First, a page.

Contrary to the above in the 20th century were the socialist nations of Central and Eastern Europe. Sadly, socialism has become a minority in those countries, and they are blindly following the lead of Western nations. The hopelessly corrupt nature of the Eurozone & the Eurogroup is an article I wrote to discuss the power structure which Europe’s triumphant 1% has forced upon their People.
I have shown how humanism never really existed, but we can say that from around 1970 to 1991 they made an effort, or at least they believed they did – via their opposition to socialism, which they mistakenly claimed was inhumanly totalitarian. But, certainly, the fall of European socialism in 1989 marked the end of this limited humanism and the transition to full-on materialism.
Materialism is not only about happiness through material goods and sensual pleasure, but also biological/psychological determinism, technocratism, Taylorism/scientific management, never-ending moral relativity/political correctness, and whatever systematically erases the intangible from our personal lives and social planning due to a complete rejection of anything humankind broadly calls “the spiritual side”.
In 2018 we see clearly that materialism has defeated humanism in the West: The Eurozone is imperialising their own neighbors, they are waging war on the Muslim world, there is a pathetically hysterical Orwellian war on Russia, etc.
I would suggest that Western materialism simply cannot provide the spiritual fulfilment which the overwhelming majority of humans have craved throughout human history. Socialism can, it seems, but only if the ardent socialist realizes that in his or her own heart…their zeal is religious in its fact-ignoring, immaterial, ethically-based faith in socialist ideology.
But materialist Western socialism? Already gone the way of the dodo….
And the realisation of the spiritual bankruptcy of materialism – whether in capitalist or socialist economic-political form – is perhaps the greatest contribution of Iran’s revolution.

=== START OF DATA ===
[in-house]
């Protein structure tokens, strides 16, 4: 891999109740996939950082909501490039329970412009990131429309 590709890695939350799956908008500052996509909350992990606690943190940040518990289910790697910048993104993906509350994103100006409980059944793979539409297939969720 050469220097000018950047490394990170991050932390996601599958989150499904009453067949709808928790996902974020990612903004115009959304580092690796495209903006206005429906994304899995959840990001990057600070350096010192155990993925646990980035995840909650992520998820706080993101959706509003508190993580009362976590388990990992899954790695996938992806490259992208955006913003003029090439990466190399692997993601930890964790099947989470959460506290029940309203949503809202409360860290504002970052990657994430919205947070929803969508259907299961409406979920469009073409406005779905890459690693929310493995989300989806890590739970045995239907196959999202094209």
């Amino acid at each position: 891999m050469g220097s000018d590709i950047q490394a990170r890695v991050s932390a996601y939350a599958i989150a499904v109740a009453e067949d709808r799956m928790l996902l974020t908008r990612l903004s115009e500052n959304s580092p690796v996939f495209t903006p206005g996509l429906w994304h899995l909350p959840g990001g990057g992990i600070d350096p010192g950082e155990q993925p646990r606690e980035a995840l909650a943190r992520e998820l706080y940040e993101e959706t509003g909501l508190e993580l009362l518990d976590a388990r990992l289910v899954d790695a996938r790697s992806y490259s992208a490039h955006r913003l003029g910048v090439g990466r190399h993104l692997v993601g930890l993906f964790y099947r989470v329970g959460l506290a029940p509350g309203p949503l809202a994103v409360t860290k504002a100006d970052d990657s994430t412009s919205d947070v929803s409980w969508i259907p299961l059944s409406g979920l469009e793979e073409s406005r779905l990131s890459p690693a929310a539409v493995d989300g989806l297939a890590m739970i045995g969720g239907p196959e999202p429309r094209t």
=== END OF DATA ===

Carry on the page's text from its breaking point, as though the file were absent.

Iran is not alone: Many of the countries on the ascent or successfully holding back capitalist and/or imperialist forces at this arbitrary 1979 birthday date are heavily-influenced by faith-based ideologies: Russia (Russian Orthodox Church and a sizeable communist minority), China & Vietnam (communism, Confucianism/Taoism/Buddhism/folk religion), Cuba (Communism, Catholicism & Santeria), etc.
It is very easy to demonstrate that 2018 Iranians have rejected materialism: in their overwhelming support for our nuclear energy program.
LOL, we only have just one nuclear reactor! We have abundant energy supplies! People leave the tea warming on the stove all day long because energy is so cheap (an extremely wasteful practice)! Iran needs more energy like Goliath needed lifts in his shoes! Why are we going through all this pain over something we don’t even need?!
Western materialists cannot understand why they just can’t buy Iran off because the answer has everything to do with spirit and nothing to do with the materially tangible.
It’s a question of something intangible – morality (right and wrong) and personal dignity (Iran’s sovereignty).
Iranians are not clamouring for nuclear power, but they are incredibly united in their insistence that they should be able to have it if they want to. This is Iran at 39. This is the clear sign of an ideologically-committed nation and not a materialist-committed one.
And good things can only flow from this invisible source…and at least it can never be subject to US sanctions.
God willing, Iran will continue to affect the non-Iranian world positively for the next 39 years, even if that provokes another 39 years of sanctions. Certainly, how can Iran or its government be responsible for the wrongdoing of other nations against us? Supporters of the Iranian Revolution probably regularly apologise to God (because this is a rather prevalent concept in the Koran), but Westerners expecting to extract an apology for 39 years of Islamic Revolution are waiting in vain….
Philosophy aside, the recent developments with Europe are tenuous, but certainly a positive development to report. Maybe the West’s Cold War Against Iran is getting half-thawed, with Europe as Iran’s diplomatic bride?
On this day – the day after the West’s holiday for romance – I hope we have all been well-reminded that a revolution maintains the romance, or the revolution ceases.
As an Iranian that’s about as much as I feel comfortable discussing romance…in public, that is!
Ramin Mazaheri is the chief correspondent in Paris for PressTV and has lived in France since 2009. He has been a daily newspaper reporter in the US, and has reported from Iran, Cuba, Egypt, Tunisia, South Korea and elsewhere. His work has appeared in various journals, magazines and websites, as well as on radio and television. He can be reached on Facebook.